1. The evidence linking vaccines with autism turned out to be fraudulent.
The study that started the whole “vaccines cause autism” frenzy actually turned out to be fraudulent. The main author of the study had taken money from an attorney that was suing vaccine developer, and the publication that published the study has since retracted it. The scientific community now holds a broad consensus that there is no link between autism and vaccines.
All that said, vaccines are a medical procedure, and all medical procedures carry some level of risk. But experts agree that the benefits of being vaccinated far outweigh the possible risks, and the risks associated with vaccines have decreased significantly over time thanks to improvements in the medical field.
2. Vaccines aren’t about keeping yourself from getting a disease.
You know how each year around winter, you’re faced with the prospect of getting the flu shot, and you think, “Eh, I won’t mind if I get the flu. I’ll take a sick day and eat some crackers and soup.”
That’s nice, but vaccinations aren’t just about keeping you from getting sick: they’re about preventing the spread of the disease. Ultimately, vaccinations aren’t an individual endeavor, but a social endeavor.
3. Your choice could hurt more people than just your kid.
A huge part of the debate over vaccines revolves around parents right to choose whether their kids get vaccinated or not. In fact, this might be a moot point: if you choose not to get your kids vaccinated, you’re actually choosing for other people’s kids as well. For example, children under a certain age are too young to get the vaccine. Other children have cancer or other diseases that compromise their immune systems, and thus are vulnerable. And sometimes the initial vaccine doesn’t take.
In a society where everyone is vaccinated, this isn’t a problem, because the risk is extraordinarily low. But in a society where people choose not to get vaccinated, this is a serious problem. Forget your own kid: you could be hurting the kid next door.
4. This is a global problem.
In most of the western world, we’re lucky enough to have good public health systems. If a disease outbreak occurs, we can take real steps to contain it. But this isn’t the case in many developing countries, where public health systems may be weak, and where diseases have a much better chance of taking hold. And when diseases really start spreading, they don’t pay any attention to borders.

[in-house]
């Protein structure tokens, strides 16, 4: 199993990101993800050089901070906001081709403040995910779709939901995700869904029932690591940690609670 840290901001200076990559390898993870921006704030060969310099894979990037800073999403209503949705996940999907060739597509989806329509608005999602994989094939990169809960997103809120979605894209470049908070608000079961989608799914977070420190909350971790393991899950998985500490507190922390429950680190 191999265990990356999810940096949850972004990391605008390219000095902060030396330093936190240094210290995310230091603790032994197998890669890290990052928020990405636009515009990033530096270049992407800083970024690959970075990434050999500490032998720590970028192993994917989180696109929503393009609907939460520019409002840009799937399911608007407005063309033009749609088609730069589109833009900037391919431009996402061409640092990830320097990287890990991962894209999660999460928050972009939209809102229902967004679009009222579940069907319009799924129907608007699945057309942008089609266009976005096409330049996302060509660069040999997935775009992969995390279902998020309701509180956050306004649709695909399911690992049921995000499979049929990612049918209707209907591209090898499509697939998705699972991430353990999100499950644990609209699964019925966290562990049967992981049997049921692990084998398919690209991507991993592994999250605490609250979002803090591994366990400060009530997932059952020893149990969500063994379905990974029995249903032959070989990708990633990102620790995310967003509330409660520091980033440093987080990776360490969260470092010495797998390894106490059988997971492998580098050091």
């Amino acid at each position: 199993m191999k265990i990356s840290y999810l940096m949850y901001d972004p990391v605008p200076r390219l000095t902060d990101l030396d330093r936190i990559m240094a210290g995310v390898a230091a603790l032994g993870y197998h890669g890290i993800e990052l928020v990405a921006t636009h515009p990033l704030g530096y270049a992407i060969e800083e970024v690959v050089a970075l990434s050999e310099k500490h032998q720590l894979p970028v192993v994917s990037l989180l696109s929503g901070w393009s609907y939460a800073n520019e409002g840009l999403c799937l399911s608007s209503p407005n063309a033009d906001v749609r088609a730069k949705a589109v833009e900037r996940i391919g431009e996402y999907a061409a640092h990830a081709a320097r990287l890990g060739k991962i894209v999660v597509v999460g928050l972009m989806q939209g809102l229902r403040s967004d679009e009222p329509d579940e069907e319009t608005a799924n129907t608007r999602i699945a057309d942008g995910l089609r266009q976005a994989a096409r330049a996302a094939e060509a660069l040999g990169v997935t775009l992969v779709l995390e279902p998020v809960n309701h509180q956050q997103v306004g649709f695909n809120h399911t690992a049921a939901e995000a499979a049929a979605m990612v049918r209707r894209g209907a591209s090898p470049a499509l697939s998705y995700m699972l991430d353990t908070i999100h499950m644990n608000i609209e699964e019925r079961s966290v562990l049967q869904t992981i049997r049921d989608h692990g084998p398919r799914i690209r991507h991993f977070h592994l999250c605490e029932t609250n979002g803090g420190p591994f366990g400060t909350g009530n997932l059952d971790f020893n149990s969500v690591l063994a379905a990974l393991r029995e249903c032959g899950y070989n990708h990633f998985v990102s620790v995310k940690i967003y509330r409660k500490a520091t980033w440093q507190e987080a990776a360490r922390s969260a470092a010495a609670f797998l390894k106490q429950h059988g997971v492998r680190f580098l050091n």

We saw this most recently with the global spread of Ebola. We were able to shut it down in the developed world, but what if things had been reversed? What if diseases from our countries had gone into places like Liberia or Sierra Leone? It can — and does — happen, and when it hits those countries, it’s way worse than it is here. Which means that, if we want to be neighborly towards the world’s poorer country, the cool thing to do isn’t just to help get them healthy, but to keep ourselves healthy as well.
5. It works in the U.S.
This infographic shows how vaccines have helped the U.S. become a healthier place:
6. It’s not political.
Americans try to make every issue into Republican vs. Democrat. And in this case, there’s literally no political “side” to this battle. While the headlines in the U.S. right now are about Republicans Chris Christie and Rand Paul expressing misguided doubts about vaccines, it’s not fair to say that it’s a Republican issue: in 2008, Barack Obama pandered to anti-vaxxers during his campaign. Diseases don’t respect political affiliation. This isn’t about left vs. right.
7. It works worldwide.
This map shows the countries with the most unimmunized children.
Those are the countries that pose the largest public health risk, and as a result, you’re more likely to hear about disease outbreaks in India and West Africa. You’ll notice, though, that you rarely hear about outbreaks in another developing country — China — despite its huge population, population density, and it’s relatively high amounts of poverty. This is because China is actually pretty good about vaccinations.
8. This is one of the global problems we can actually fix.
At a time when global crises like climate change, war, corruption, and poverty seem pretty much insurmountable, global public health is actually a problem we have a pretty solid handle on. Sure, we haven’t cured AIDS or cancer just yet, but if we vaccinated the entire world, we could actually rid the world of certain diseases, and thus drastically improve the length and quality of life for millions of people. We’ve basically done it with smallpox and polio, and there’s no reason we can’t do it with all of the other diseases we have vaccines for. We could — more or less — destroy one of the four horsemen of the apocalypse. It’s a rare example where we can do our small part to put a better world within our — or more importantly, our children’s — grasp.